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5 Things to Avoid After a Hamstring Injury

Hamstring injuries are common in sports that involve sprinting, acceleration, deceleration, rapid change in direction, and jumping. It’s occurring in both recreational and professional sports and could lead to substantial time lost from sports and commonly reoccur. The hamstrings consist of three muscles, the biceps femoris, the semitendinosus, and the semimembranosus (Read more).
Hamstring strain symptoms

Symptoms of a hamstring strain usually consist of a sudden sharp pain at the back of the thigh. This can occur whilst sprinting or performing a fast stretching movement such as a high kick. Hamstring strains are graded 1, 2 or 3 depending on how bad they are.

Grade 1

You may have tightness at the back of the thigh, but will be able to walk normally without pain. When running, you will be aware of some discomfort and will be unable to operate at full speed. There will be little or no swelling. Trying to bend the knee against resistance is likely to reproduce mild pain, with possible some weakness.

Grade 2

Your gait (walking pattern) will be affected, and you will most likely be limping. You will feel a sudden twinge of pain during activity. You may notice some swelling. Pressing into (palpating) the hamstring muscle will be painful. Trying to bend the knee against resistance will also be painful and weak.

Grade 3

A grade 3 hamstring strain is a severe injury involving a tear to the majority or all of the muscle. You may need crutches to walk and will feel severe pain and weakness in the muscle. The swelling will develop rapidly and bruising will usually appear within 24 hours. Seek medical attention urgently if you suspect a severe grade 2 or 3 injury (Read more).

In your first phase of rehabilitation avoid anything that aggravates your symptoms and keeps the pain in control. We have highlighted 5 steps to follow and fasten your recovery. How to prevent hamstring injury in runners.

1- Avoid stretching your hamstring

In the acute stage (first week) of your hamstring recovery, and your body's aim at this point is to protect your injury from further damage. Research suggests avoiding stretching in the acute stage of your hamstring injury. (Read more).

2- Avoid Running or Fast walking 

In the acute stage (first week) of your hamstring recovery, even though your hamstring muscle might feel better, research has been supported to avoid running or fast walking (Read More).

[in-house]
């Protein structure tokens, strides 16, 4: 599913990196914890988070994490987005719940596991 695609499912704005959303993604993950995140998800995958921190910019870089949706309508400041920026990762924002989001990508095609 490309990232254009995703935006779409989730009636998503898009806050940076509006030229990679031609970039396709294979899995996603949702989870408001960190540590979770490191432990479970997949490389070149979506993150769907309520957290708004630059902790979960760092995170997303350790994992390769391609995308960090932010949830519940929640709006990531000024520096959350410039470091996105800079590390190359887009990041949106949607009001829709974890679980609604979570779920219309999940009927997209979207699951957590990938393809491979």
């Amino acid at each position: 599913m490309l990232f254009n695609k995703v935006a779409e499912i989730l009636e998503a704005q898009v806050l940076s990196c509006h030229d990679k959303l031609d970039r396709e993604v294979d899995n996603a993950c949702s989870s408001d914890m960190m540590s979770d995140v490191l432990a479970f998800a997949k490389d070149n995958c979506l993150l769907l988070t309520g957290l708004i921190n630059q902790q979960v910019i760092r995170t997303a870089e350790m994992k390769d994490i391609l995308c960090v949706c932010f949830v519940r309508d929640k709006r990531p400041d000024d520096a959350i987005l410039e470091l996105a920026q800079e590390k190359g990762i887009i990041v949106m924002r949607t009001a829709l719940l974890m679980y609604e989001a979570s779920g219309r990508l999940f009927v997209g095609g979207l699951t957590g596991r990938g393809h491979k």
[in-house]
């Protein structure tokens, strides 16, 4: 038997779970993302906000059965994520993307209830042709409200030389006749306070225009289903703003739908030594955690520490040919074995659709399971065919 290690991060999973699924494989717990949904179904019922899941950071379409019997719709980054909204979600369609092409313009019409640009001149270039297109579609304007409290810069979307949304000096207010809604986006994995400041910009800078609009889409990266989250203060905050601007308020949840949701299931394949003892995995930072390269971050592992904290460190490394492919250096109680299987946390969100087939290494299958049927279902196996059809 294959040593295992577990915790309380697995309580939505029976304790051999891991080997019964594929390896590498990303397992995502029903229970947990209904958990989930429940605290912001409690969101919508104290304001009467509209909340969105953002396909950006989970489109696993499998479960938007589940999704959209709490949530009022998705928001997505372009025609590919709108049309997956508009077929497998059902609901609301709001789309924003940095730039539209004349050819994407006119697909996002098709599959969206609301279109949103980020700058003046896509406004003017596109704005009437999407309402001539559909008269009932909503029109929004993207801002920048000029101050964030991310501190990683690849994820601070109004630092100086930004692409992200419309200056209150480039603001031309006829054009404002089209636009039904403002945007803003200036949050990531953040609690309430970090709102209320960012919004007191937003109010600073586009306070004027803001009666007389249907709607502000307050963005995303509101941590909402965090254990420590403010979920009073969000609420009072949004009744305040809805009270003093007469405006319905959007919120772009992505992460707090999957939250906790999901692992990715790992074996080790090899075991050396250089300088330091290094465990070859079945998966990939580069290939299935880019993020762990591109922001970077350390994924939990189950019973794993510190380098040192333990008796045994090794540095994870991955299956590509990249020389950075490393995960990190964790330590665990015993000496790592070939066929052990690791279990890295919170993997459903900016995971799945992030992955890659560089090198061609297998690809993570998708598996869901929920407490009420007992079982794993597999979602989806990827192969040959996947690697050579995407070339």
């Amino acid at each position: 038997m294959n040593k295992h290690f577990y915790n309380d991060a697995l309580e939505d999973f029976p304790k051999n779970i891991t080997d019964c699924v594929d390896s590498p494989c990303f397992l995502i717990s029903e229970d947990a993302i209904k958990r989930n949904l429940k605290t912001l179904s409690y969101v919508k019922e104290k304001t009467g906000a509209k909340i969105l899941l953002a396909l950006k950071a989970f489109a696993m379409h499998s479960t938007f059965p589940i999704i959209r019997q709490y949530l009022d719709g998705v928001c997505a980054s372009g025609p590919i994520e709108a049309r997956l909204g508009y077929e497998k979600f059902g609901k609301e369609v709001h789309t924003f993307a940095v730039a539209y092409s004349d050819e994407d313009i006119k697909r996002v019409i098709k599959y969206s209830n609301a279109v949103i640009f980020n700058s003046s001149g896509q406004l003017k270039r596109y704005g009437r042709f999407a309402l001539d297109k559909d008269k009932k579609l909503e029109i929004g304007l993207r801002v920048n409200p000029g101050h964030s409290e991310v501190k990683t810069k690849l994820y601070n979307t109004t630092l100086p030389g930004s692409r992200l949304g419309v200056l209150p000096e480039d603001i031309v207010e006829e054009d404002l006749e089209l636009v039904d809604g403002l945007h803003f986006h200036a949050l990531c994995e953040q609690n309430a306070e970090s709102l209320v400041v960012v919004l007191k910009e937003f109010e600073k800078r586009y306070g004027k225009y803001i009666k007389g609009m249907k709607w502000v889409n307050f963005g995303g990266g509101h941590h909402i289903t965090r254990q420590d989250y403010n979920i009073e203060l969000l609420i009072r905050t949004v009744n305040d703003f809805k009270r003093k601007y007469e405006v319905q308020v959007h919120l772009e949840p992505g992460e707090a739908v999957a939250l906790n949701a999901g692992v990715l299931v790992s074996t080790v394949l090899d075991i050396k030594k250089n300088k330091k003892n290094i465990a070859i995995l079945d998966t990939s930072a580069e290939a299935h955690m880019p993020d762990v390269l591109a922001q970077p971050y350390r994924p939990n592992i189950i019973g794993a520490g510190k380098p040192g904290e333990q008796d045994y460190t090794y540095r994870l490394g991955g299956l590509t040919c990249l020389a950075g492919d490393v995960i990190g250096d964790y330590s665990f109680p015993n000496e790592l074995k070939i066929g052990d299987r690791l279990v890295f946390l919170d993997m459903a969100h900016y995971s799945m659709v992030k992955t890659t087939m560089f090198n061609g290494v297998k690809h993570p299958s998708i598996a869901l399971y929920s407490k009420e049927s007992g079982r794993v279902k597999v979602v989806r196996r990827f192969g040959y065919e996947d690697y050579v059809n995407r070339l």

3- Avoid prolonged sitting

Pain with sitting can be one of the most challenging symptoms to treat in the early stage of a hamstring injury. It is painful in because it compresses the hamstring tendon where it is attached in the hip bone and when it’s sensitive or swollen this may hurt. The common advice is therefore to reduce painful sitting in the early stages of proximal hamstring tendinopathy. We Suggest using cushions to improve comfort.

4- Avoid Deep Squatting 

Some activities such as running (during the later portion of the swing phase), lunging, squatting especially if performed on harder surfaces aggravates your symptoms (Read More).

5- Avoid up heel Running 

The repetitive motion of running can load the hamstrings muscle over the course of a run, especially on runs with little variation, such as up heel running. In the acute stage make sure to modify your running activity and avoid uphill running.

Our Approach

Dublin Sports Injury Clinics a Physical Therapy Clinic based in Fitzwilliam Square, Dublin2. We have a thorough assessment to role out the mechanism of your injury. The primary objective of our rehabilitation program will be the restoration of function to the greatest possible degree in the shortest possible time. We believe the Patient’s education is an essential part of the rehabilitation program. We will explore the main root of their injury in layman terms and also show them the reason behind their rehabilitation program.

Treatment will be classified into different phases according to the length of time since the injury occurred. We design a customized rehabilitation program for every individual to help them to recover as quickly as possible. We coach our patients and show them correct techniques and we progress their program step by step to help them get back to do what they love even stronger.

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Disclaimer: This article is for information only and should not be used for the diagnosis or treatment of medical conditions. You can contact us if you would like to book an appointment or get some advice from our therapist.